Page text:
It is clear that no court has jurisdictional power, inclination, time, or expertize to administer the normal disciplinary problems of the Missouri State Penitentiary. Such is clearly the ordinary business of the administration and employees of the Department of Corrections, subject only, so far as this Court is concerned, to the standards required by the Constitution of the United States. The only legitimate forma pauperis invocation of this Court's jurisdiction can be made pursuant to the exercise of its discretion under Section 1915, Title 28, United States Code, in a case in which an inmate alleges that a federally protected constitutional right has been or is presently being violated by an employee of the Department of Corrections acting under color of state law. If an inmate has not given those responsible for the administration of the institution an opportunity to correct an alleged violation by a subordinate employee, it is indeed difficult to see how those in charge of the institution can be said to have deprived the particular inmate of some right. Certainly this factor is one that should be taken into account in regard to the exercise of discretion vested by Section 1915.

Requiring exhaustion of available administrative Grievance Procedure before permitting the filing of a forma pauperis action in a federal court is clearly to the advantage of the inmates of the Penitentiary as well as the administrative officials. Inmates with valid complaints or grievances concerning lower echelon employees may obtain more rapid relief from higher administrative officials without going through the long process of court litigation. Both the administration and the inmate will have the benefit of a written and documented decision in the event future court action should prove to be necessary.

The interests of comity also require that this Court allow, if legally permissible, the higher officials of the Department of Corrections to be aware of and make decisions about administrative practices and procedures before litigation in this Court involving federally protected rights of inmates is processed to final judgment. It has been stated:

 
Cases which get to the courts are frequently "bad" cases from a correctional point of view. They often challenge practices that, upon mature reflection, correctional authorities themselves would not condone; therefore, it becomes particularly important for administrators to examine and regularly evaluate what might be called "internal due process." No rational and well-meaning correctional administration wants to be confronted in court with flagrant violation of individual rights, physical abuse, or arbitrary and capricious conduct by correctional agents. [Kimball and Newman, "Judicial Intervention in Correctional Decisions," 14 Crime and Delinquency 9 (1968)].

Edwards v. Duncan, (4th Cir. 1966) 355 F.2d 993, supports at least an inference that when appropriate provisions for administrative review have been established by penitentiary administrations for claims of deprivations of rights, abstention by a court until final administrative determination has been made is justified. Certainly such a rule would permit the exercise of discretion under Section 1915.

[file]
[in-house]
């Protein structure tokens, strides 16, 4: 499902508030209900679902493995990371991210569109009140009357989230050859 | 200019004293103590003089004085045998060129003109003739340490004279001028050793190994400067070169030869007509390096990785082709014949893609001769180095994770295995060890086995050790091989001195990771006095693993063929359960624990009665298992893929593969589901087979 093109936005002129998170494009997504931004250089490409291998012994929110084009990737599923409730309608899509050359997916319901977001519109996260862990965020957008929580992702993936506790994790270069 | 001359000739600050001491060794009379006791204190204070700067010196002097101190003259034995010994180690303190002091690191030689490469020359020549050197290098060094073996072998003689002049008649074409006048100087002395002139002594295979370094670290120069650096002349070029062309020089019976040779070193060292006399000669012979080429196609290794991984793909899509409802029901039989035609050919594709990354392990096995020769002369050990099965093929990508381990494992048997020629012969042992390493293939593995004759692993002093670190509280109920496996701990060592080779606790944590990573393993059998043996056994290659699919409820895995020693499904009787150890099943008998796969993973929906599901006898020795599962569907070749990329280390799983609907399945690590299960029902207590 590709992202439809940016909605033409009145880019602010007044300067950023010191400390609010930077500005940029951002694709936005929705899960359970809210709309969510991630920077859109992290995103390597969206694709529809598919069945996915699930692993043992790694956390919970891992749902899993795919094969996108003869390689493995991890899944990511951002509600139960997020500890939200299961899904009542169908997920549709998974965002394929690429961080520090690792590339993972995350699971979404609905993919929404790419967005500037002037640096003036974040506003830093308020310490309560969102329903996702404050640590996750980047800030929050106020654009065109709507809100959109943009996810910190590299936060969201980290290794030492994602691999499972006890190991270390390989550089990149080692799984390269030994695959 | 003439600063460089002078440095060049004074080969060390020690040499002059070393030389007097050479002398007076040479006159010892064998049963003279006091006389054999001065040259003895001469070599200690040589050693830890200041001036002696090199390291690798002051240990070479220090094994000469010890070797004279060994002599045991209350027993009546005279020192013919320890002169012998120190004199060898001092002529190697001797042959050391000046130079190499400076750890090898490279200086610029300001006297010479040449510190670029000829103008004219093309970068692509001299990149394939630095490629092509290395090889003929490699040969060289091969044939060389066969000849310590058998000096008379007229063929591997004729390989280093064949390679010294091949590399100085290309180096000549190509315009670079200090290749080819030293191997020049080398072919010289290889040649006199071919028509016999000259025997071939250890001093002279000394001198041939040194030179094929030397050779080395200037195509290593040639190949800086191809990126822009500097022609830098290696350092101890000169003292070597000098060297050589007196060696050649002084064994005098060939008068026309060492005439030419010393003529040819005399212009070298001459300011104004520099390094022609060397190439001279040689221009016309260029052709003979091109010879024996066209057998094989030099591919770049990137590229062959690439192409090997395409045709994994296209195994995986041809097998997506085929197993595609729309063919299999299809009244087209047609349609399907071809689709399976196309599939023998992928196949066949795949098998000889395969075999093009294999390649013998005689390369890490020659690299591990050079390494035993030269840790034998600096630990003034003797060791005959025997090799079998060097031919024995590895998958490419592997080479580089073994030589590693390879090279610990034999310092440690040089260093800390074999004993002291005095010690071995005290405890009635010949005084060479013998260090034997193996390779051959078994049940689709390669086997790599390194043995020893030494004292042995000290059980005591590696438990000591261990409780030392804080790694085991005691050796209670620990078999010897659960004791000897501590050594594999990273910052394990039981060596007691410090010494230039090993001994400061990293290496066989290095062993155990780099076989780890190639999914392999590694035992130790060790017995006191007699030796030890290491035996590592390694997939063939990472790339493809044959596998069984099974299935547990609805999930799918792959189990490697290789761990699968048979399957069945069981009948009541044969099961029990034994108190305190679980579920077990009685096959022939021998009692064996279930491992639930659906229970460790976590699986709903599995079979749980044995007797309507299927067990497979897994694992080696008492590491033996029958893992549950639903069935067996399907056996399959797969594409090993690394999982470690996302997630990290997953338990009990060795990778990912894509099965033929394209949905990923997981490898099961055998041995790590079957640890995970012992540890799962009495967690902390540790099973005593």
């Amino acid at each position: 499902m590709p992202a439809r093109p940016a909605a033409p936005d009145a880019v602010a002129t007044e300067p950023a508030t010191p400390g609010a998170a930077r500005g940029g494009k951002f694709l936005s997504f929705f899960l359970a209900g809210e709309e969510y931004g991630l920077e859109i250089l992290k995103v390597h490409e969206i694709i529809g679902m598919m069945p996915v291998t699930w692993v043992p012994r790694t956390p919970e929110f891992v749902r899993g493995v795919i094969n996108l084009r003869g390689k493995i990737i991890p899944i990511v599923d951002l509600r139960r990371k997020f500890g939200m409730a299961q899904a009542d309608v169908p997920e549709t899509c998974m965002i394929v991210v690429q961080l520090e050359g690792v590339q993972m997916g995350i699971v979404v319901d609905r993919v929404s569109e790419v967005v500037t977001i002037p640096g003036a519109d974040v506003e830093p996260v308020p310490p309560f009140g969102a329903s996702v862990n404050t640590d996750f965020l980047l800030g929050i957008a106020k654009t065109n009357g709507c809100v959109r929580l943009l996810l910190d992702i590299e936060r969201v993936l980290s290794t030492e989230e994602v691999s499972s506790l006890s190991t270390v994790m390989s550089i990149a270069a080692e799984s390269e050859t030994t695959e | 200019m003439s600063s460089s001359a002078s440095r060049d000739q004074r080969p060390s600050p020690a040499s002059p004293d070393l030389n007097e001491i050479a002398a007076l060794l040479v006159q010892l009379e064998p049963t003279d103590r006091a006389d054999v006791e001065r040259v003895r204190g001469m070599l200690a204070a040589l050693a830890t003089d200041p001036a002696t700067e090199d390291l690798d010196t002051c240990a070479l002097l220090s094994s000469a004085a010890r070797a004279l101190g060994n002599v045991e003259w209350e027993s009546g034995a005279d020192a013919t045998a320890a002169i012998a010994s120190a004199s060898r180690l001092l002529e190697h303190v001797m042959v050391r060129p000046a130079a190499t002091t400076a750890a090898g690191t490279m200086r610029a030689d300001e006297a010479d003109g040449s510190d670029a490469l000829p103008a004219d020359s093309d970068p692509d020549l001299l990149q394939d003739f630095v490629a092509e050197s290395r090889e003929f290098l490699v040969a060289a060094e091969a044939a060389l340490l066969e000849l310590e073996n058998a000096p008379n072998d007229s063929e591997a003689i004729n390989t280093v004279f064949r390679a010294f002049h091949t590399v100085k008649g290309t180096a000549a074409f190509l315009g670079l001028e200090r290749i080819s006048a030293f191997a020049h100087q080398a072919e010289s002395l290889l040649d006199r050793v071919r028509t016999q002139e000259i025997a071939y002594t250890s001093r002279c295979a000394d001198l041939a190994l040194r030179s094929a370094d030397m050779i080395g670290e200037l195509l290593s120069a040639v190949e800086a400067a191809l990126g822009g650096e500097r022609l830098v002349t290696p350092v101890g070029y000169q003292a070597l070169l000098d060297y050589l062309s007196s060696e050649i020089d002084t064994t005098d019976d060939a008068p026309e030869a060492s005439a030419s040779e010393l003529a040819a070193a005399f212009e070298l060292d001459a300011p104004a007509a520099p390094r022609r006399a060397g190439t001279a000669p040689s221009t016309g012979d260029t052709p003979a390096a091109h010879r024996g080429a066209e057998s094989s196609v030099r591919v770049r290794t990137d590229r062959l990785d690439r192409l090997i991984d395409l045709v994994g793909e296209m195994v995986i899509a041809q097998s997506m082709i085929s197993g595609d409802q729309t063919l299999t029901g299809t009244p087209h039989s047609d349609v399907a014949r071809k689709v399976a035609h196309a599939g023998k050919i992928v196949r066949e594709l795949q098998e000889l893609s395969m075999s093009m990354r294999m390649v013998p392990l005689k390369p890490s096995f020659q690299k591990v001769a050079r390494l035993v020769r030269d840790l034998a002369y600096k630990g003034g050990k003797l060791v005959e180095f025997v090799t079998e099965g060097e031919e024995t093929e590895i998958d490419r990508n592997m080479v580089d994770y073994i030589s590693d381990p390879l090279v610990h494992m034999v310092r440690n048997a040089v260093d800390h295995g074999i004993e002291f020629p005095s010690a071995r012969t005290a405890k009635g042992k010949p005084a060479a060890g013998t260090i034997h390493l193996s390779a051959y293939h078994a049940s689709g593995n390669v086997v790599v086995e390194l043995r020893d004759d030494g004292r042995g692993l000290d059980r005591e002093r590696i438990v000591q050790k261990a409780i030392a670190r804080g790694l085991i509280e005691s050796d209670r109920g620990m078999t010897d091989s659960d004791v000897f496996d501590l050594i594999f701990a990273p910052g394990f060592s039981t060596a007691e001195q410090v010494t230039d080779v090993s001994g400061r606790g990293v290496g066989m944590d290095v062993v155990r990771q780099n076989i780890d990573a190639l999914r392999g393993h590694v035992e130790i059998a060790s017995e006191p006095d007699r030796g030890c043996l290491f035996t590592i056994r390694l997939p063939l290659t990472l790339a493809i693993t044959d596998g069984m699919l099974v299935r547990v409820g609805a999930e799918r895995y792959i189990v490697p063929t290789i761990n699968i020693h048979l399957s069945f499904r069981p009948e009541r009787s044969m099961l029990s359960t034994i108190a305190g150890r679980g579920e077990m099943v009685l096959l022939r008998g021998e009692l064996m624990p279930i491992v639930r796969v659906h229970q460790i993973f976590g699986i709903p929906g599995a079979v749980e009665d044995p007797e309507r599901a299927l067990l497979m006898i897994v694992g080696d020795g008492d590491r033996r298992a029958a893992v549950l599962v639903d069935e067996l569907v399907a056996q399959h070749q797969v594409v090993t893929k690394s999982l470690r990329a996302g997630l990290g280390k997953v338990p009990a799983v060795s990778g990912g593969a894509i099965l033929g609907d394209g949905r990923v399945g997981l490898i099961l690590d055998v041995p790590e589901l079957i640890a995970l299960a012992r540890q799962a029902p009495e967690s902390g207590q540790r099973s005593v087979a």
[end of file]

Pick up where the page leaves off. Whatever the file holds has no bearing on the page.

*4 This Court must initially accept the premise that the recently established Grievance Procedure of the Missouri Department of Corrections will allow a full and fair opportunity for individual inmates to present their grievances in an orderly manner. We shall accept that premise until we are shown otherwise.

For the above stated reasons, it is

ORDERED that the complaints in all the causes listed in the caption should be and are hereby dismissed without prejudice; it is further

ORDERED that plaintiffs may not refile a new or an amended complaint in forma pauperis until such time as they shall have first presented their complaint or grievance through the Grievance Procedures recently established by the Department of Corrections for the State of Missouri. It is further

ORDERED that any new or amended complaint presented for filing shall state with particularity the steps taken by the particular plaintiff to obtain an appropriate administrative review of his complaint or grievance. Such a statement shall be made at the beginning of any document tendered for filing in this Court, under a heading entitled "EXHAUSTION OF GRIEVANCE PROCEDURE REMEDY." It is further

ORDERED that any new or amended complaint that does not appropriately contain such a statement will not be permitted to be filed in forma pauperis. Any new or amended complaint filed by payment of the regular filing fee will again be dismissed without prejudice until such a statement is included as a part of said new or amended complaint. It is further

ORDERED that the Honorable Howard L. McFadden, the Assistant Attorney General of Missouri, who customarily represents the Missouri Department of Corrections in this Court, is requested to review each of the complaints covered by this Memorandum and Order and to thereafter confer with the defendants named therein in regard to how appropriate proceedings should be conducted in the event a particular plaintiff seeks a review of his complaint under the new Grievance Procedures recently established by the Missouri Department of Corrections.